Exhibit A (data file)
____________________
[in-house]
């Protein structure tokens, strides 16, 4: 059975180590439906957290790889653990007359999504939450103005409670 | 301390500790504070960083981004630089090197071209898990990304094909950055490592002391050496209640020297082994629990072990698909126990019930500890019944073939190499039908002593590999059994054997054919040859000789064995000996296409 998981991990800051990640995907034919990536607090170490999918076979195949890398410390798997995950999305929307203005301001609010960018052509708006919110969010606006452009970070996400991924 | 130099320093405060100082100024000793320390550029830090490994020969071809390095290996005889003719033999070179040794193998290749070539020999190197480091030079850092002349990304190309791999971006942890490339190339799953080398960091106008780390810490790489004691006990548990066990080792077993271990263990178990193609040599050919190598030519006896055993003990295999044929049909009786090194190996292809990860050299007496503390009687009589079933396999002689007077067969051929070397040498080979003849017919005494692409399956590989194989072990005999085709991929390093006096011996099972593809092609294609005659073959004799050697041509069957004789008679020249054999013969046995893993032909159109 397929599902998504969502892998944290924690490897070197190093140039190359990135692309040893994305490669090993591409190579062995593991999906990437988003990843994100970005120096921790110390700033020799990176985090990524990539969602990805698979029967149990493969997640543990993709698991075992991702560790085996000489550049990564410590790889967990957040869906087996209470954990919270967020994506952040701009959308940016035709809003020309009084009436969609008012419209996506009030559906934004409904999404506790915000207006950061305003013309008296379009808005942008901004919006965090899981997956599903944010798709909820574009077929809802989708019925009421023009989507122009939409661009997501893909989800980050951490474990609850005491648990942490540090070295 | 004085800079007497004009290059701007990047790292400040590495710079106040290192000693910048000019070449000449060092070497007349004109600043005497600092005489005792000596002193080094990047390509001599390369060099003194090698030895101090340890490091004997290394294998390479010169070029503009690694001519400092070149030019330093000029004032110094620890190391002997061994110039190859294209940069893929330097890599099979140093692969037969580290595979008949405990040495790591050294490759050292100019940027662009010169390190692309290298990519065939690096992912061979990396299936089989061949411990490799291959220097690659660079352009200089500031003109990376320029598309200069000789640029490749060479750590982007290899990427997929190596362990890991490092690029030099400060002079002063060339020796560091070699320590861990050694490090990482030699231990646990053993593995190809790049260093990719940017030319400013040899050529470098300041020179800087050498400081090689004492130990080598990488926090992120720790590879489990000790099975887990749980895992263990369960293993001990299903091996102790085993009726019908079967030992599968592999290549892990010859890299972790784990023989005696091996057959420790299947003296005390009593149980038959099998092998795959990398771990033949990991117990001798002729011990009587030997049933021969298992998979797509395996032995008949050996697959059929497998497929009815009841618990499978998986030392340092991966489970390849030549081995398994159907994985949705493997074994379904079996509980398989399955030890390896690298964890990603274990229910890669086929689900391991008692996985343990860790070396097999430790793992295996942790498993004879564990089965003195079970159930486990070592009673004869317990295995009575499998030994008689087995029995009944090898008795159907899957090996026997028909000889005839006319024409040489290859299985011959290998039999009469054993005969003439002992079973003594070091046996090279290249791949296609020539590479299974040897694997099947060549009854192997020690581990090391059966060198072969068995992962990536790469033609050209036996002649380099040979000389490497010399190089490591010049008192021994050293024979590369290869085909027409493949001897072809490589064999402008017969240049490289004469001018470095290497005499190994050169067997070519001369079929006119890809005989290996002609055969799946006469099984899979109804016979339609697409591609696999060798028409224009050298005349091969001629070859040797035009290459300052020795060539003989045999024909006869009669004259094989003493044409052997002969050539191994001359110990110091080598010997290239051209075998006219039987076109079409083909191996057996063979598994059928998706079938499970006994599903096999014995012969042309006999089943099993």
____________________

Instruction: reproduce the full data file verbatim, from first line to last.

[in-house]
């Protein structure tokens, strides 16, 4: 059975180590439906957290790889653990007359999504939450103005409670 | 301390500790504070960083981004630089090197071209898990990304094909950055490592002391050496209640020297082994629990072990698909126990019930500890019944073939190499039908002593590999059994054997054919040859000789064995000996296409 998981991990800051990640995907034919990536607090170490999918076979195949890398410390798997995950999305929307203005301001609010960018052509708006919110969010606006452009970070996400991924 | 130099320093405060100082100024000793320390550029830090490994020969071809390095290996005889003719033999070179040794193998290749070539020999190197480091030079850092002349990304190309791999971006942890490339190339799953080398960091106008780390810490790489004691006990548990066990080792077993271990263990178990193609040599050919190598030519006896055993003990295999044929049909009786090194190996292809990860050299007496503390009687009589079933396999002689007077067969051929070397040498080979003849017919005494692409399956590989194989072990005999085709991929390093006096011996099972593809092609294609005659073959004799050697041509069957004789008679020249054999013969046995893993032909159109 397929599902998504969502892998944290924690490897070197190093140039190359990135692309040893994305490669090993591409190579062995593991999906990437988003990843994100970005120096921790110390700033020799990176985090990524990539969602990805698979029967149990493969997640543990993709698991075992991702560790085996000489550049990564410590790889967990957040869906087996209470954990919270967020994506952040701009959308940016035709809003020309009084009436969609008012419209996506009030559906934004409904999404506790915000207006950061305003013309008296379009808005942008901004919006965090899981997956599903944010798709909820574009077929809802989708019925009421023009989507122009939409661009997501893909989800980050951490474990609850005491648990942490540090070295 | 004085800079007497004009290059701007990047790292400040590495710079106040290192000693910048000019070449000449060092070497007349004109600043005497600092005489005792000596002193080094990047390509001599390369060099003194090698030895101090340890490091004997290394294998390479010169070029503009690694001519400092070149030019330093000029004032110094620890190391002997061994110039190859294209940069893929330097890599099979140093692969037969580290595979008949405990040495790591050294490759050292100019940027662009010169390190692309290298990519065939690096992912061979990396299936089989061949411990490799291959220097690659660079352009200089500031003109990376320029598309200069000789640029490749060479750590982007290899990427997929190596362990890991490092690029030099400060002079002063060339020796560091070699320590861990050694490090990482030699231990646990053993593995190809790049260093990719940017030319400013040899050529470098300041020179800087050498400081090689004492130990080598990488926090992120720790590879489990000790099975887990749980895992263990369960293993001990299903091996102790085993009726019908079967030992599968592999290549892990010859890299972790784990023989005696091996057959420790299947003296005390009593149980038959099998092998795959990398771990033949990991117990001798002729011990009587030997049933021969298992998979797509395996032995008949050996697959059929497998497929009815009841618990499978998986030392340092991966489970390849030549081995398994159907994985949705493997074994379904079996509980398989399955030890390896690298964890990603274990229910890669086929689900391991008692996985343990860790070396097999430790793992295996942790498993004879564990089965003195079970159930486990070592009673004869317990295995009575499998030994008689087995029995009944090898008795159907899957090996026997028909000889005839006319024409040489290859299985011959290998039999009469054993005969003439002992079973003594070091046996090279290249791949296609020539590479299974040897694997099947060549009854192997020690581990090391059966060198072969068995992962990536790469033609050209036996002649380099040979000389490497010399190089490591010049008192021994050293024979590369290869085909027409493949001897072809490589064999402008017969240049490289004469001018470095290497005499190994050169067997070519001369079929006119890809005989290996002609055969799946006469099984899979109804016979339609697409591609696999060798028409224009050298005349091969001629070859040797035009290459300052020795060539003989045999024909006869009669004259094989003493044409052997002969050539191994001359110990110091080598010997290239051209075998006219039987076109079409083909191996057996063979598994059928998706079938499970006994599903096999014995012969042309006999089943099993």